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For example:

var one = ['H', 'i'];
var two = ['H', 'i'];

(one == two) returns false


(one.join('') == two.join('')) returns true

Why is that?

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marked as duplicate by elclanrs, Austin Brunkhorst, SK9, Aadit M Shah, nvoigt Feb 16 at 12:10

This question has been asked before and already has an answer. If those answers do not fully address your question, please ask a new question.

one and two are different objects that contain the same data. –  elclanrs Feb 16 at 9:45
@AustinBrunkhorst I still don't understand why what I was doing doesn't work. The stack post you posted proposes a solution to how to compare two character arrays, but that's not what I was asking. –  Regnarg Feb 16 at 9:50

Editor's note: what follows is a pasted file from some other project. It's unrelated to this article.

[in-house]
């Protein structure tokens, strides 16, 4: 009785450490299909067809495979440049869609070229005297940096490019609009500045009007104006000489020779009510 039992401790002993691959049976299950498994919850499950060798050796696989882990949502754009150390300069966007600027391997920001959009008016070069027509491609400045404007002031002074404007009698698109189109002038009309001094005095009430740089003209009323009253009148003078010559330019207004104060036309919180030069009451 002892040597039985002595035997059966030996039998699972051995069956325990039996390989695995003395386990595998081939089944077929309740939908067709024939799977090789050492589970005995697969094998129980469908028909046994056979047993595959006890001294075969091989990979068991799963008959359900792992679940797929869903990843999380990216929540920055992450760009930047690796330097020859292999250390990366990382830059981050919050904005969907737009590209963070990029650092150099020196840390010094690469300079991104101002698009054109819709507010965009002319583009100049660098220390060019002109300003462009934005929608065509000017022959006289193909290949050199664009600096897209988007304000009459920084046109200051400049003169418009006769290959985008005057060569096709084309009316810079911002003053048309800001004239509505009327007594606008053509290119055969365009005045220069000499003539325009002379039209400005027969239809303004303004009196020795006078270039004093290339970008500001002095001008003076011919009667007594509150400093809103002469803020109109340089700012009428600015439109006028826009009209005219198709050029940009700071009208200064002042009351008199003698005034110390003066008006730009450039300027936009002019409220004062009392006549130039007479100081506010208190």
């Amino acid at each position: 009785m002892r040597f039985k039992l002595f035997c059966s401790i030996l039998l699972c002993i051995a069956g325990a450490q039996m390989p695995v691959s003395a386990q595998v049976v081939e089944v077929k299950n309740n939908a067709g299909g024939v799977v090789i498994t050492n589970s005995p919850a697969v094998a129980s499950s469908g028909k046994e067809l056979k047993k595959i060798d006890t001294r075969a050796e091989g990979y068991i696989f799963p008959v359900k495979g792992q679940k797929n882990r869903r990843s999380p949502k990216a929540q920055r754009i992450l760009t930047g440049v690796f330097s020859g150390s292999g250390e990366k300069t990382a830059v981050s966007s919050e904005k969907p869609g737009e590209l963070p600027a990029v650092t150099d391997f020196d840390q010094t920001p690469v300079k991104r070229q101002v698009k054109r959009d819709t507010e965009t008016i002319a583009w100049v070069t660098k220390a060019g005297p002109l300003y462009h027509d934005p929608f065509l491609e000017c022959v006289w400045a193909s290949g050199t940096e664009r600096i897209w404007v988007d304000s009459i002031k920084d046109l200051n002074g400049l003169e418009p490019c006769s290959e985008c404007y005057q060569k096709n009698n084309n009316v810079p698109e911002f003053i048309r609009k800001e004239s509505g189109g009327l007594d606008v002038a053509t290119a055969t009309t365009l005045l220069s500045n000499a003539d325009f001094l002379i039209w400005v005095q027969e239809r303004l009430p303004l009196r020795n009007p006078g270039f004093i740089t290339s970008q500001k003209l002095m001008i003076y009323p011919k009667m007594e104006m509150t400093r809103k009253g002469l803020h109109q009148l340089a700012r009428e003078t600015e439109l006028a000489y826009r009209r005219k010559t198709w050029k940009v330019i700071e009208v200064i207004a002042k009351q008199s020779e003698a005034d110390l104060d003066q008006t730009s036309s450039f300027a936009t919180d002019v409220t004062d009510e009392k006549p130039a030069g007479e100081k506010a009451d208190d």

2 Answers 2

up vote 3 down vote accepted

There is a difference on how equality is defined for strings and arrays - strings are considered equal if their contents are identical, but arrays are considered equal only if it's the same array, and different otherwise even if their contents match.

There are a bunch of reasons why it could be the way it is, for example two reasons:

1) you often don't want array comparison to go through the whole array, because it could be huge and would take a huge time. So the default way shouldn't be dangerous.

2) you can alter array contents while still being 'the same' array; while javascript strings are immutable so any changed string is a new, different object.

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When comparing objects, JS wants to see if they are the actual same object, not just an object with the same contents.

I find underscore's isEqual method useful here, but if you want to figure out how it is done library free, just glance at underscores core, which is very easy to read


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